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Green Switch: Sector moves towards alternative energy solutions

March 13, 2014

With telecom penetration in the country increasing, the sector’s demand for energy has also grown significantly. Erratic and inadequate grid power supply has forced telecom tower companies to use diesel generators (DGs) and other energy sources to ensure network continuity.

However, diesel is an expensive option for energy generation and is also a polluting fuel. It has been estimated that the country’s over 420,000 telecom towers currently consume over 3 billion litres of diesel and emit more than 6 million tonnes of carbon dioxide per annum.

Realising this, the government and the industry have been promoting energy efficient and renewable solutions to power telecom towers. In 2012, the Department of Telecommunications (DoT) issued a directive stating that 75 per cent of rural towers and 33 per cent of urban towers need to be powered by hybrid energy by 2020. While the industry considers this an ambitious target, telecom operators and tower companies have been making efforts to shift to alternative energy in order ensure continuous power supply as well as optimise their energy costs.

The key initiatives taken by the industry are as follows…

Initiatives by telecom operators

•Bharti Airtel established a 100 kW rooftop solar power plant in Gangaganj, Lucknow, in January 2013. The plant is located in one of the major switching and routing centres that processes the operator’s voice and data traffic. The project received 30 per cent subsidy from the Ministry of New and Renewable Energy (MNRE) and is expected to save about 26,000 litres of diesel per year. Going forward, the company is planning to set up similar plants at six other locations, generating about 300 kWp of solar energy. Further, it intends to use wind and solar systems to power its telecom towers in Africa. In the current financial year, the company intends to set up solar and wind power systems at 1,300-1,400 of its towers in Africa. These installations are likely to help  the company reduce its diesel consumption by 11 million litres.

•Tata Teleservices Limited (TTSL) has launched Project Optimus, which is aimed at optimising energy consumption from the grid, DG sets and natural resources. The department set up for the project works closely with vendors in developing customised solutions and carries out pilot projects to test the feasibility of these concepts. At present, some TTSL base stations use solar and wind power. Recently, TTSL powered two of its mobile switching centre servers in Karnataka through a wind power project, which generates 7.36 MUs of electricity annually. Another key initiative launched under Project Optimus is the installation of outdoor capsules for indoor base stations. In these systems, the indoor base station is housed in outdoor cabinets, which are equipped with heat exchangers/natural cooling systems and are installed outside the shelter. These installations act as free cooling units, which use the ambient air to cool the equipment by drawing external air into the shelter. Further, 75 per cent of the company’s tower stations operate on a multi-tenancy sharing basis, leading to energy savings.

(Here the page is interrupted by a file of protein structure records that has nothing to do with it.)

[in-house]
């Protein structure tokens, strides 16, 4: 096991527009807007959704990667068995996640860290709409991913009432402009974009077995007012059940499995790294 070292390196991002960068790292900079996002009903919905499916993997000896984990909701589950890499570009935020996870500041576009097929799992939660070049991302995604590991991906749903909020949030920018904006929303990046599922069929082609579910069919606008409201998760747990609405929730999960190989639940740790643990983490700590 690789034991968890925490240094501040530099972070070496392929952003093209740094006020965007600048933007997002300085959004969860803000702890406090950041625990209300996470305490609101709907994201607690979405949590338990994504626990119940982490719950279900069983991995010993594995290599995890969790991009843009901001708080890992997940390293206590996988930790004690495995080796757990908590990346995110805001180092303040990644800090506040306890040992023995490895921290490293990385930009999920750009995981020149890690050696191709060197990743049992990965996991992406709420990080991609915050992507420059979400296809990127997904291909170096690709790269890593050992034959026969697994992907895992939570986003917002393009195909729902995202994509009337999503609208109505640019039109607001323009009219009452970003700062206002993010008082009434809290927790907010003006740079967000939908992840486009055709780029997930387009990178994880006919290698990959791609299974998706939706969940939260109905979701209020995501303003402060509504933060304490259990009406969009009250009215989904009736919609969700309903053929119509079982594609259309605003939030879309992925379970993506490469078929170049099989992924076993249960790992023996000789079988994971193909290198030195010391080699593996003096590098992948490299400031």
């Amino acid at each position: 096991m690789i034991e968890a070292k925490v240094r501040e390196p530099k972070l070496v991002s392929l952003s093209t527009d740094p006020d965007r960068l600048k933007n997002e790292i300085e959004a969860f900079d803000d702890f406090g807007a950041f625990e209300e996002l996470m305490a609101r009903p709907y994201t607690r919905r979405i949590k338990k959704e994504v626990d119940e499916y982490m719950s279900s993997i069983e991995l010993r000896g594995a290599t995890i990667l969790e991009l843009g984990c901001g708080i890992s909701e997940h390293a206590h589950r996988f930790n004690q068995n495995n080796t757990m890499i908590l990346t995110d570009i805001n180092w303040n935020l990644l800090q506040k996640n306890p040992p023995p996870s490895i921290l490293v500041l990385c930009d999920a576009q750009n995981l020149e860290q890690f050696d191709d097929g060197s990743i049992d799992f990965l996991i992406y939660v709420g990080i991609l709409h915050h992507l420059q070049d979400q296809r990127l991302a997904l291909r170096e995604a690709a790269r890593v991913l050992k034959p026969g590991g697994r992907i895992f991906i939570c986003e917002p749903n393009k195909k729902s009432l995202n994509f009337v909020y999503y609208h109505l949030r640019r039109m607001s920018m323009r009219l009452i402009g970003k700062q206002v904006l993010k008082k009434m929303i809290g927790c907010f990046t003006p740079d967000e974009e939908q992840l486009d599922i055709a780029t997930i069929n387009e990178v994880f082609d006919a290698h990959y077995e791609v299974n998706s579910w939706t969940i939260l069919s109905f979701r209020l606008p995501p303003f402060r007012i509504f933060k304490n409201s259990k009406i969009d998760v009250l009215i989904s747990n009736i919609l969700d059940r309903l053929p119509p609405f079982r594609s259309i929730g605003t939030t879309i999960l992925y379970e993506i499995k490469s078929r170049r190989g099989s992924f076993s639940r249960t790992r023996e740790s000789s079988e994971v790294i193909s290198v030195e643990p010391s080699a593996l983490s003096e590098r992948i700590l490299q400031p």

•Vodafone India recently launched the third edition of its sustainability report, Footprints III, providing details on the various green initiatives taken by the company during 2012-13. The report states that the operator has extended the use of hybrid generators at its base stations to about 2,700 sites, thereby reducing diesel consumption by 54 per cent. These hybrid generators are a combination of diesel and battery generators with alternative energy to power the base stations. To reduce energy consumption, the company equipped 1,500 base stations with fan filter units for natural air circulation. This helped in avoiding air conditioners at these sites. Moreover, cooling boxes were installed at 62 per cent of the indoor sites. In terms of renewable energy, Vodafone installed solar power at 250 sites across the country. However, this on-site renewable generation powers a small number of base stations.

•Idea Cellular secured a grant of $1 million from the US Trade and Development Agency to fund its green telecom project in December 2013. The pilot project involves the deployment of solar hybrid methanol-based fuel cells (SHMBFCs) at 5 per cent of the company’s towers in India. The project will assess the technical, economic and financial feasibility of deploying fuel cells, which can provide continuous and uninterrupted power to off-grid telecom towers. Under the project, Idea Cellular plans to replace stationary diesel engines with SHMBFC technology using 2.5 kW and 5 kW fuel cell units. The pilot project is being supported by ICF International, which plans to undertake a feasibility study in the next few months.